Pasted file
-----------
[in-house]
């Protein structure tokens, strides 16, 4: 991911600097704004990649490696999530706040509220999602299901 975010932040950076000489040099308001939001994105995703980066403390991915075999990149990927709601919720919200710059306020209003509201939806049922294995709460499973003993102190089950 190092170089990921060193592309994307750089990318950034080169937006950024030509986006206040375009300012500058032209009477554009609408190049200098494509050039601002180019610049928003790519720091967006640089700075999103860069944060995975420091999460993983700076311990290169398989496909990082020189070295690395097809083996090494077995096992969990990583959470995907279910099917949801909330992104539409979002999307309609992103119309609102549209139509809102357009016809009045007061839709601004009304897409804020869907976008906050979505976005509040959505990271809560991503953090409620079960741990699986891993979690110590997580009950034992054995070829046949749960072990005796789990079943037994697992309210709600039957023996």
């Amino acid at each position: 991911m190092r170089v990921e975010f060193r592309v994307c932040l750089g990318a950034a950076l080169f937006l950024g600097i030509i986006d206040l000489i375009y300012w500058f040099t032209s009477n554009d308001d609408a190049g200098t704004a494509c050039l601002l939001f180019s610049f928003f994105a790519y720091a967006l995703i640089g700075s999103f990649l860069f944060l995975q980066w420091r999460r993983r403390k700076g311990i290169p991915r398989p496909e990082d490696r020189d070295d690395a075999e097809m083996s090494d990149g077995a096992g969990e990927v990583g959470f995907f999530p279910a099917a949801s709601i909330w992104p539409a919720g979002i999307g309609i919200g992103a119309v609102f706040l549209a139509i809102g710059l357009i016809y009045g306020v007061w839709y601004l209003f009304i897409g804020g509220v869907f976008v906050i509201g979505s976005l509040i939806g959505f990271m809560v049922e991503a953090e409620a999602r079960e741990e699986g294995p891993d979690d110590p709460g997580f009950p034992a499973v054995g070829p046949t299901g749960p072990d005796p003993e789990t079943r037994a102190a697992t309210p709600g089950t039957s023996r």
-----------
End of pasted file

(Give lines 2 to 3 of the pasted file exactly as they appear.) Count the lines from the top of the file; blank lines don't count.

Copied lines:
């Protein structure tokens, strides 16, 4: 991911600097704004990649490696999530706040509220999602299901 975010932040950076000489040099308001939001994105995703980066403390991915075999990149990927709601919720919200710059306020209003509201939806049922294995709460499973003993102190089950 190092170089990921060193592309994307750089990318950034080169937006950024030509986006206040375009300012500058032209009477554009609408190049200098494509050039601002180019610049928003790519720091967006640089700075999103860069944060995975420091999460993983700076311990290169398989496909990082020189070295690395097809083996090494077995096992969990990583959470995907279910099917949801909330992104539409979002999307309609992103119309609102549209139509809102357009016809009045007061839709601004009304897409804020869907976008906050979505976005509040959505990271809560991503953090409620079960741990699986891993979690110590997580009950034992054995070829046949749960072990005796789990079943037994697992309210709600039957023996």
């Amino acid at each position: 991911m190092r170089v990921e975010f060193r592309v994307c932040l750089g990318a950034a950076l080169f937006l950024g600097i030509i986006d206040l000489i375009y300012w500058f040099t032209s009477n554009d308001d609408a190049g200098t704004a494509c050039l601002l939001f180019s610049f928003f994105a790519y720091a967006l995703i640089g700075s999103f990649l860069f944060l995975q980066w420091r999460r993983r403390k700076g311990i290169p991915r398989p496909e990082d490696r020189d070295d690395a075999e097809m083996s090494d990149g077995a096992g969990e990927v990583g959470f995907f999530p279910a099917a949801s709601i909330w992104p539409a919720g979002i999307g309609i919200g992103a119309v609102f706040l549209a139509i809102g710059l357009i016809y009045g306020v007061w839709y601004l209003f009304i897409g804020g509220v869907f976008v906050i509201g979505s976005l509040i939806g959505f990271m809560v049922e991503a953090e409620a999602r079960e741990e699986g294995p891993d979690d110590p709460g997580f009950p034992a499973v054995g070829p046949t299901g749960p072990d005796p003993e789990t079943r037994a102190a697992t309210p709600g089950t039957s023996r």